There are three factors that must be met in order for this defence to apply. You must have either a natural imbecility, a disease of the mind, or an inability to appreciate the nature and quality of an act while you were committing it:

Natural imbecility: a person’s mental development is limited, and the condition that has thus limited the person was caused at birth, or by natural decay.

A disease of the mind: This is more complicated and heavily reliant on the facts of the case. Some examples of disorder that courts have recognized in the past are schizophrenia, dementia, paranoia, and some types of epilepsy. In order for this defence to be successful, you must suffer from the impairment at the time of the offense, although it does not need to be a permanent condition.

While most of the time the Crown must prove that you had the mental aspect of the crime, in order to use this defence the onus is shifted. This means that you, the accused, must prove your state of insanity to the court, rather than the Crown proving that you were sane.

Mistake of Fact/Mistake of Law

If you believe that your actions were not criminal by virtue of the circumstances, then this defence can be highly effective if certain factors are met. The mistake must be 1) an honest one, and 2) such that no offence would have been committed if the circumstances had been as you believed them to be. For example, if you are at a party, and when you leave you take the wrong jacket (thinking it is yours), then no crime has been committed. This is because if the facts were as you thought them to be (i.e., that the jacket was yours) then no crime would have been committed.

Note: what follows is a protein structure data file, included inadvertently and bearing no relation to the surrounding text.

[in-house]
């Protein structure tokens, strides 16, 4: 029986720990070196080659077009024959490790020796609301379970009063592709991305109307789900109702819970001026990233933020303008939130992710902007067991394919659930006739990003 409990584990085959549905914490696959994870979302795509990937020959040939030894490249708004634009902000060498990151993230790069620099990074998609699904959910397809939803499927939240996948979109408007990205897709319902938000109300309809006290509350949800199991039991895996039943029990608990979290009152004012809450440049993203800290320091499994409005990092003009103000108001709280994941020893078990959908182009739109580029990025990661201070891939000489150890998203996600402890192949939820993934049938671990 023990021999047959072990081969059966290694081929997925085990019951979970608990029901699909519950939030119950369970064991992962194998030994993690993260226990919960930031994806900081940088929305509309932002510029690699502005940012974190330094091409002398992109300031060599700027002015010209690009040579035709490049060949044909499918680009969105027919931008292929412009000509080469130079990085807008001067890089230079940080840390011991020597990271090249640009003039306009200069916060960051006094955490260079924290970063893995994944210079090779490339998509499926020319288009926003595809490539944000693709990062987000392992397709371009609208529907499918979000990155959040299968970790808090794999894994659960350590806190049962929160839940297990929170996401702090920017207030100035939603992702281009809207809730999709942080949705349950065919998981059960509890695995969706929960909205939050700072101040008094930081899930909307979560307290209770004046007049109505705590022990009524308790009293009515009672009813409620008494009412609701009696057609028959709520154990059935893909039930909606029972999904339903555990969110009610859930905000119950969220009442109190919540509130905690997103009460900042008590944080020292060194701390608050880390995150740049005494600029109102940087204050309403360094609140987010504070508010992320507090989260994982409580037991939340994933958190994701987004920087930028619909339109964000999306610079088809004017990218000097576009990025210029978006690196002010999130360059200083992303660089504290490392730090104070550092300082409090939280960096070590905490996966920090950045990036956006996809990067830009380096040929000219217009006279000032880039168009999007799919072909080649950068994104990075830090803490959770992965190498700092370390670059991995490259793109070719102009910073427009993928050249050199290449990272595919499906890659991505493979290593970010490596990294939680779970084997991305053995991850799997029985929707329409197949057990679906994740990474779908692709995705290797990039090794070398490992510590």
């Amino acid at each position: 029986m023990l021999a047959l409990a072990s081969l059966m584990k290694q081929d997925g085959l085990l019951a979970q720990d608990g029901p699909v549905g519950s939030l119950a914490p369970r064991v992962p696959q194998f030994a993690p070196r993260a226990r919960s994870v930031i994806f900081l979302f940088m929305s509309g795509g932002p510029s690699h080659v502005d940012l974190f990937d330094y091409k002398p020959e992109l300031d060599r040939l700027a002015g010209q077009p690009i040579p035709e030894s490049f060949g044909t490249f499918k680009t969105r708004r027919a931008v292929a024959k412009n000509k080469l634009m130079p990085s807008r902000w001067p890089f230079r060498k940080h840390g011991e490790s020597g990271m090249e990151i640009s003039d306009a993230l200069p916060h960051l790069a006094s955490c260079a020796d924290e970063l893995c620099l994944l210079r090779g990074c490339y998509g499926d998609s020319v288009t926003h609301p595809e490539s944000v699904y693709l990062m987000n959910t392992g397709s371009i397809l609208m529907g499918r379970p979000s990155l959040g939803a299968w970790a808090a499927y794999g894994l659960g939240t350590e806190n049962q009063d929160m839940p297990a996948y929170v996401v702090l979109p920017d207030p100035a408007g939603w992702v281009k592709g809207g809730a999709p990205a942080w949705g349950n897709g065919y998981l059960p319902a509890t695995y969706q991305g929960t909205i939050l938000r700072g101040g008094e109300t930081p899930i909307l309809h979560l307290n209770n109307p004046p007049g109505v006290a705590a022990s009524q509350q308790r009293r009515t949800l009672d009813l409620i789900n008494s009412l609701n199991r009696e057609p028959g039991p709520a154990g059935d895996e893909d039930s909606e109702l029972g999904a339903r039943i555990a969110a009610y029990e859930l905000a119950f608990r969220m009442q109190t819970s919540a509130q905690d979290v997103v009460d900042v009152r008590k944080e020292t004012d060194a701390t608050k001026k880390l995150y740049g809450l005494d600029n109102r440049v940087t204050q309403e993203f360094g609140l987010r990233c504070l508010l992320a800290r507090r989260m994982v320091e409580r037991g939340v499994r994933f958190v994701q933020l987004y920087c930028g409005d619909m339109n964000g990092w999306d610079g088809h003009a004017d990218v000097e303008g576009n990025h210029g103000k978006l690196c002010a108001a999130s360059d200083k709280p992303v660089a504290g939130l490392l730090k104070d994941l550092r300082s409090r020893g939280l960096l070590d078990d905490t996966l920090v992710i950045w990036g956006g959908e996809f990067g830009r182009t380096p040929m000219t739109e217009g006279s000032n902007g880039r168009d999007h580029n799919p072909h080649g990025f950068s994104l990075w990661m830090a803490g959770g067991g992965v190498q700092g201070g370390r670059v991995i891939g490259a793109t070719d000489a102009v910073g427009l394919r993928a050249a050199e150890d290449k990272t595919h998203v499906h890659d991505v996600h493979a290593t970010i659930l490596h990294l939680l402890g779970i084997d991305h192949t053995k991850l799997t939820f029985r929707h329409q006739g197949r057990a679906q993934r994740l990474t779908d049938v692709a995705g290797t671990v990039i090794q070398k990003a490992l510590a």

A mistake of law, by contrast, is a very limited defence. This is mainly used if an official provides you permission to act, but the act itself is a violation of the law. For example, if a tow truck driver is asked to remove a vehicle from private property, and the vehicle is in fact owned by somebody else, the driver could not be blamed for thinking his actions are legal.

It is important to note that mere ignorance of the law is not an excuse to commit crimes. (i.e., you cannot claim that you did not know that murder was illegal)


This defence is rarely used, and essentially means that an ordinary person was compelled to break the law due to an emergency. For example, you witness a car accident, and break the car window to free a trapped victim, this defence would protect you from the damage you caused to property (the car).


While provocation is not a defence, it is a relevant condition for the use of self-defence. Self-defence is only a valid defence if; 1) you were under a reasonable fear of death or serious bodily harm, and 2) you believed that there was no other way to protect yourself, or your personal property. It is also possible to use this defence if you acted in defence of others. However, no matter the circumstances, you cannot use more force than is necessary to prevent the assault or its repetition.